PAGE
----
The naming of a bar might seem like the simplest task on the new bar owner's to-do list. But it's one of the most delicate. The name sets expectations, conveys intent and establishes an owner's taste.
With a name like Cowboys & Rednecks, the new Federal Hill country-western bar/restaurant is at a disadvantage from the get-go. The name is tacky and sophomoric, more suitable for a Jeff Foxworthy-themed chain of restaurants than a place where adults might spend an evening.
That's a shame, because Cowboys, which replaces Tavern Corvino, is not as tasteless as its name suggests. With its long bar counter and its Texas-size flat-screen TVs, it's as spiffy and shiny as a brand-new belt buckle.
Of all the recent country-western bars to open — Dark Horse Saloon in Canton and PBR Baltimore at Power Plant are the others — this one is the best.
The retractable garage doors facing Charles Street are one of Cowboys' best features. They span the bar's entire facade and make it feel airy. During the summer, they'll be highly appreciated.
Cowboys is big enough to accommodate the Sunday football crowds that are sure to spill over from neighboring Mother's Federal Hill Grille. The bar counter, which extends the length of the long room, takes up only a fraction of the space. Between the counter and the dining booths, there's a row of stools and two rows of high-top tables.
In the back there's another a third bar that seems to focus on liquor, as well as a more private dining area with copper- top dining tables.
The selection of draft beers is disappointing — 12 brands, most of them macros, with the exception of Flying Dog, Heavy Seas, Shiner Bock and Fat Tire. Prices are under $5.50; my Loose Cannon was $2.75 during happy hour. The nearby Don't Know Tavern, which is far less polished than Cowboys, has a more comprehensive beer selection. The bar also has boilermakers, vodka crushes and Blood Marys — all under $9 — and a small selection of wines.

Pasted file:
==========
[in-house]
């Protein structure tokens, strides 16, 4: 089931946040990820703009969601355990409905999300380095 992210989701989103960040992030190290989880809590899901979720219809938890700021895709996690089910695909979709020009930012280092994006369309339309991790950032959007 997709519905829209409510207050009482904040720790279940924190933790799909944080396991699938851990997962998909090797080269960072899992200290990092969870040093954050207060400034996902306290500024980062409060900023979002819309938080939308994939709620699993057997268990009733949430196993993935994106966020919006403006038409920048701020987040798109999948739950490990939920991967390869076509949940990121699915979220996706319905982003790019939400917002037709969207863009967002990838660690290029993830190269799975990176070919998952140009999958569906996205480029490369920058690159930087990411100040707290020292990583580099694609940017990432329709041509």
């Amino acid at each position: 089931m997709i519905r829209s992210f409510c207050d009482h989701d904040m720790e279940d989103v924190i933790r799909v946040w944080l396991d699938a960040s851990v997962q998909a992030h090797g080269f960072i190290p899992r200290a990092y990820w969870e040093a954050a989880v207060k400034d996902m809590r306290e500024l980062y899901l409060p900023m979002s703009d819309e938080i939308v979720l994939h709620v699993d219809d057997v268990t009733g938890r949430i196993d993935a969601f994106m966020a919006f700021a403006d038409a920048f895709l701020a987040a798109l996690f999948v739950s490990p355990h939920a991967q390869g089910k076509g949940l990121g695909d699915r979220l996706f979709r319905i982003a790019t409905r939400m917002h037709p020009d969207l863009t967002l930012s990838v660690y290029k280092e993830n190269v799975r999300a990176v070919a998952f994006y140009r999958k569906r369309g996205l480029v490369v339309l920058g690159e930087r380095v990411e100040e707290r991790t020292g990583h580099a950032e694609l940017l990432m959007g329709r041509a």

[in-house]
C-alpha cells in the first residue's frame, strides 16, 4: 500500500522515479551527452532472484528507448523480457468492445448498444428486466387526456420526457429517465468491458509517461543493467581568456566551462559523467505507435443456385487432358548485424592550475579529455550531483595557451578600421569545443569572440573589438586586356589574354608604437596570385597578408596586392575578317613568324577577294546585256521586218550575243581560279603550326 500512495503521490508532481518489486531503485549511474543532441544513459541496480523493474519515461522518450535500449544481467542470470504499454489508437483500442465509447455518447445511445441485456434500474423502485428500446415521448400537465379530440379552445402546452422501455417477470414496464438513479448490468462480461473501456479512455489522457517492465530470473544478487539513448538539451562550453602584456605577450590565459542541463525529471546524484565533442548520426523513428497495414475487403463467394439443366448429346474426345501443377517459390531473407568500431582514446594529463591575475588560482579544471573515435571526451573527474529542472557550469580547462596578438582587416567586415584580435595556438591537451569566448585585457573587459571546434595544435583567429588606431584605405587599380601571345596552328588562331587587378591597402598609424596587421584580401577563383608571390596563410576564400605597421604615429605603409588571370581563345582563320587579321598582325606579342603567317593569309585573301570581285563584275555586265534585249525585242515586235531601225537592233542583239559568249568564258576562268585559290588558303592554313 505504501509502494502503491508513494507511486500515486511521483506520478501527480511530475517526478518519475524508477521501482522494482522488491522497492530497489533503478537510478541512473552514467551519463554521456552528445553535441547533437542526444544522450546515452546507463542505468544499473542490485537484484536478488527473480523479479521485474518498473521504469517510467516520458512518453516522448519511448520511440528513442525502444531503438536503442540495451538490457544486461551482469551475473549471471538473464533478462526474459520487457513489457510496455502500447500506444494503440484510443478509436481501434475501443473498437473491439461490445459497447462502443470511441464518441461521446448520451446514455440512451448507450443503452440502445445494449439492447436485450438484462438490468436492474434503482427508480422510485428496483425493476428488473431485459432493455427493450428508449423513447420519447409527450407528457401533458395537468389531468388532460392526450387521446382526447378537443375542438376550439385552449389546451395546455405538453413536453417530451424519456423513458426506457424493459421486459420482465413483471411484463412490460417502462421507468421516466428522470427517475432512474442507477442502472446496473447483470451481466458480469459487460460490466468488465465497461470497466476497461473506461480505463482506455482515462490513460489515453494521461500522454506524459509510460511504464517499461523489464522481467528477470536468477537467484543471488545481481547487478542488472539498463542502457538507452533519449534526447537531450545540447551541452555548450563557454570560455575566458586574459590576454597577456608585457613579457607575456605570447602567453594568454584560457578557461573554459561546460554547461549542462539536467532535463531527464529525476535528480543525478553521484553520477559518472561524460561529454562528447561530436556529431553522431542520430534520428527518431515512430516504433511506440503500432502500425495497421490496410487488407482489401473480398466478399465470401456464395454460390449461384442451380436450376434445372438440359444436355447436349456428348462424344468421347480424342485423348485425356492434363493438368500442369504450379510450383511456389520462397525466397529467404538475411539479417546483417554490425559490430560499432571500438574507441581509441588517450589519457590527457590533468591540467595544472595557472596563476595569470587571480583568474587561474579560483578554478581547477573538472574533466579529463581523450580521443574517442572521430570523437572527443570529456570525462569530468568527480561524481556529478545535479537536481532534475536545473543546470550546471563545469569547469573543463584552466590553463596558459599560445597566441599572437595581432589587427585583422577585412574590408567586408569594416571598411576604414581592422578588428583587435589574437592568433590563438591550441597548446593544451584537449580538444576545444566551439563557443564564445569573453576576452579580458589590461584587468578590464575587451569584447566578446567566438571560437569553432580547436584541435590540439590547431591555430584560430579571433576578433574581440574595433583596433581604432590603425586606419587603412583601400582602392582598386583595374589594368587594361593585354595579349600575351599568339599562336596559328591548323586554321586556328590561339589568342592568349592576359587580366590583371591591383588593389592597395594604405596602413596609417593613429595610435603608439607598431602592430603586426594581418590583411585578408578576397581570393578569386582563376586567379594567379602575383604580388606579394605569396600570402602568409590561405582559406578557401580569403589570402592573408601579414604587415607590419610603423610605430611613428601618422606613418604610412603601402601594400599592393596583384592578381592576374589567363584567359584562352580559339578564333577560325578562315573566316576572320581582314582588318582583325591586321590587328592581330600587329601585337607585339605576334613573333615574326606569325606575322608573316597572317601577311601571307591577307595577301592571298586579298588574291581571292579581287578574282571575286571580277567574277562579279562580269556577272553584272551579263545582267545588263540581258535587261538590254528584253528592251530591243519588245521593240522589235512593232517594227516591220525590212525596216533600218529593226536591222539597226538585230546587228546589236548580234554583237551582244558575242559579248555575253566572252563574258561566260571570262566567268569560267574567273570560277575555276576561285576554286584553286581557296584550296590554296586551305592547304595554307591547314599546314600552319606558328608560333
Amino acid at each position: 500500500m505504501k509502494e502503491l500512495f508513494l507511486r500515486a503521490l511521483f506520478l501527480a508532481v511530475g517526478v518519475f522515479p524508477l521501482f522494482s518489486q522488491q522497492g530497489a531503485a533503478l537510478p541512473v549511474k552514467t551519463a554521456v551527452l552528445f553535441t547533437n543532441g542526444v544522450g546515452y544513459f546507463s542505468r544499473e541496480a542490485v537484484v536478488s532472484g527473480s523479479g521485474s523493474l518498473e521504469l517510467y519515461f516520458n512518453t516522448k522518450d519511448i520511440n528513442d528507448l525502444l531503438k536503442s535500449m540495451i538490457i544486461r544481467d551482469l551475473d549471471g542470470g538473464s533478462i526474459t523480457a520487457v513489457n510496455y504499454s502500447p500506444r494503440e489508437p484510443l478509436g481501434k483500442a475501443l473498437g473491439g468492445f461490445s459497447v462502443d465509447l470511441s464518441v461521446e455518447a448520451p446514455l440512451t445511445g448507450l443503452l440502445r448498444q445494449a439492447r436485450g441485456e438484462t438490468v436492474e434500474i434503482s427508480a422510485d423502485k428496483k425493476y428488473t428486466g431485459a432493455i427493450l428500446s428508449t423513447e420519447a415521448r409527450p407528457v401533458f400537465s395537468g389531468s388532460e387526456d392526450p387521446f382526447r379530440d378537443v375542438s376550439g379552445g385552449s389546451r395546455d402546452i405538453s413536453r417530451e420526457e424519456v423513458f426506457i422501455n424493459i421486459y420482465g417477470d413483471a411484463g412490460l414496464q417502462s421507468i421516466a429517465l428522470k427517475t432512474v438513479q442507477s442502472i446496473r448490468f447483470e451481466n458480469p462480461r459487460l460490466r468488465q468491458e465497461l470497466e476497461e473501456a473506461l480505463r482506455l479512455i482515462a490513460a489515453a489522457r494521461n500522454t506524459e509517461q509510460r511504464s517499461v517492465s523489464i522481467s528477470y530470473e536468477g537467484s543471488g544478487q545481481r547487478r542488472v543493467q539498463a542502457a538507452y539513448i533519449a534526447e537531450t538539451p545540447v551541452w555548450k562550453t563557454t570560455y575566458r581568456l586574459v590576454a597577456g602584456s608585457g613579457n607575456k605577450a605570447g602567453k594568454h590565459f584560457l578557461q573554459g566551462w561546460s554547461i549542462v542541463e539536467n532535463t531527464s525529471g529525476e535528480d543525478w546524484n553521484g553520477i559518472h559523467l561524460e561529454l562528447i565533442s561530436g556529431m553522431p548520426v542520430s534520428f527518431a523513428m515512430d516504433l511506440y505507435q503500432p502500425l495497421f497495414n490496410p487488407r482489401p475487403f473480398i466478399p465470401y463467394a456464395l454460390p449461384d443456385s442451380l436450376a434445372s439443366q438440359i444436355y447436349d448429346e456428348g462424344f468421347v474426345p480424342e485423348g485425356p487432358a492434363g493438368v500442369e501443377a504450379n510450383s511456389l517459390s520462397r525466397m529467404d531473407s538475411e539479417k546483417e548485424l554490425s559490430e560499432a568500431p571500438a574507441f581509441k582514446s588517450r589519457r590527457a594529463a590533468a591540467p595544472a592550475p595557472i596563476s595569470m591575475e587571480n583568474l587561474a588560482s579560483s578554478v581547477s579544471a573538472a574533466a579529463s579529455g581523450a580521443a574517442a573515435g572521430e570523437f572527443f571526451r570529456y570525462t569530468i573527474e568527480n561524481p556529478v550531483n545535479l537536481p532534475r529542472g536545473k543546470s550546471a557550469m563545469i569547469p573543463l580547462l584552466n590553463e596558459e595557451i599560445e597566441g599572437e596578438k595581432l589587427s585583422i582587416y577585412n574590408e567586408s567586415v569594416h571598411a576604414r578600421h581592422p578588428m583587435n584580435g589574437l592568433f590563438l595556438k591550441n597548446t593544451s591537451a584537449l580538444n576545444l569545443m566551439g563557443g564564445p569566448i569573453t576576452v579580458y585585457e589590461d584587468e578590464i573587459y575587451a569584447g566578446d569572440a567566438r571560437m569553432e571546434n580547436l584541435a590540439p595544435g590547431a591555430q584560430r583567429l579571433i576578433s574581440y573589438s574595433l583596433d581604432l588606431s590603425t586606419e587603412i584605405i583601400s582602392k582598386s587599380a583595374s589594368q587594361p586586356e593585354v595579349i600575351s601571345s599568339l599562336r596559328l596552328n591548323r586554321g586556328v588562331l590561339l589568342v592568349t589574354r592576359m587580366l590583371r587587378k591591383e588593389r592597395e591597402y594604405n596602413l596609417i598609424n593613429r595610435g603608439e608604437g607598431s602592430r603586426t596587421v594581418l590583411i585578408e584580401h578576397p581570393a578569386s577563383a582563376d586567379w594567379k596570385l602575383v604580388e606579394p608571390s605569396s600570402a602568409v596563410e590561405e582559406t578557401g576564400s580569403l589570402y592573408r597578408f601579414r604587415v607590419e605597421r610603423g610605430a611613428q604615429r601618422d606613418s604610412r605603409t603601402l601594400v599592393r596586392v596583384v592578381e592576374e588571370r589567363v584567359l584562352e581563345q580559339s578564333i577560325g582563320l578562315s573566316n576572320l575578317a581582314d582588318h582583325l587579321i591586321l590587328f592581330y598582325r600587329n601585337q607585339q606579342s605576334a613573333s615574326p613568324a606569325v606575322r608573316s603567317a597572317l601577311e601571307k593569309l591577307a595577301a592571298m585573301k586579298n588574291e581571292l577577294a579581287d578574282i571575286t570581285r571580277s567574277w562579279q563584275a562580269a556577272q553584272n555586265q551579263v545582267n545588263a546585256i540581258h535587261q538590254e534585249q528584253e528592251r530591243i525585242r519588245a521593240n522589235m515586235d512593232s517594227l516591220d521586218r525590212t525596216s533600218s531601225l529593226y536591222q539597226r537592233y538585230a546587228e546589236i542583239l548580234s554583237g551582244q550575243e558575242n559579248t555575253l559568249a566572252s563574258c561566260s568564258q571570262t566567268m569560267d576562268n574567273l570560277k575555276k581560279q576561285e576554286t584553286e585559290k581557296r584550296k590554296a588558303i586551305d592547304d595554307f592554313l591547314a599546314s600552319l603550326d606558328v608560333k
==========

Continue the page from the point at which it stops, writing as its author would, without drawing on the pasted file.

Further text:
The bar's early advertising suggested it was going to be a steakhouse, but along with the seven kinds of steaks offered are sandwiches and seafood.
Unlike other country-western bars, the decor is relatively low-key — lots of cattle horns, saloon doors, cowboy regalia and even a saddle at the end of one of the bars. The bar seems to have a mature audience in mind, and there were some of them dining during a recent happy hour. But the bar is never really quiet, not early in the afternoon, and not after 10 p.m., with music blaring from the stereos and several flat screens broadcasting ESPN channels.
On game day, the hubbub must be relentless. And the bar is going after a young crowd at least once a week — Thursdays are promoted as college nights. The music — Jason Aldean, Miley Cyrus — is in keeping with the establishment's theme.
Dress for the female staff is lots of tight plaid; at least the waitresses and bartenders don't have to wear cut-offs. The male service staff didn't wear any themed outfits, as far as I could tell.
My bartender struck me as brusque. When one customer couldn't decide on sides, she snapped at him: "Well, do you have a preference between chips or fries?" She also couldn't tell another customer how the gumbo compared to that served at other restaurants. Service rule No. 1: Know the menu.
Another rule: When a customer is ambivalent, step up and suggest something you like; at the very least, describe the pros and cons of one choice over another. It's a simple courtesy and one that goes a long way toward connecting with a first-time customer.
Cowboys deserves praise for its low-key take on country-western. Everyone else in town with this theme overdoes it. For my money, Cancun Cantina in Hanover is still the standard for a contemporary country-western bar.
Other than the name, there are few missteps here. And the owners seem to have acknowledged as much. They don't refer to it as Cowboys & Rednecks, but the more palatable "The C&R."
Cowboys & Rednecks
Back story: Located next to Mother's Federal Hill Grille, Cowboys & Rednecks replaces Taverna Corvino, which closed last April.
Parking: Cowboys & Rednecks has its own lot; on-street metered parking is also available.
Signature drink: The bar has 12 beers on draft, nine canned and 13 botttled varieties; most of them are macros. It offers a handful of cocktails — including boilermakers — and six red and five white wines. Wines are $6-$9 by the glass.
Prices: Beers are $5.50 or less. During happy hour, from 1 p.m. to 7 p.m. weekdays, drafts, including my Loose Cannon, are $2.50. The dinner menu is between $4 (sides like coleslaw, sweet potato fries) and $26.95 (14-ounce New York strip).
Where: 1117 S. Charles St., Baltimore
Contact: 410-223-2269; facebook.com/pages/CR-Pub
Open: 11 a.m.-2 a.m. dailyCopyright © 2015, The Baltimore Sun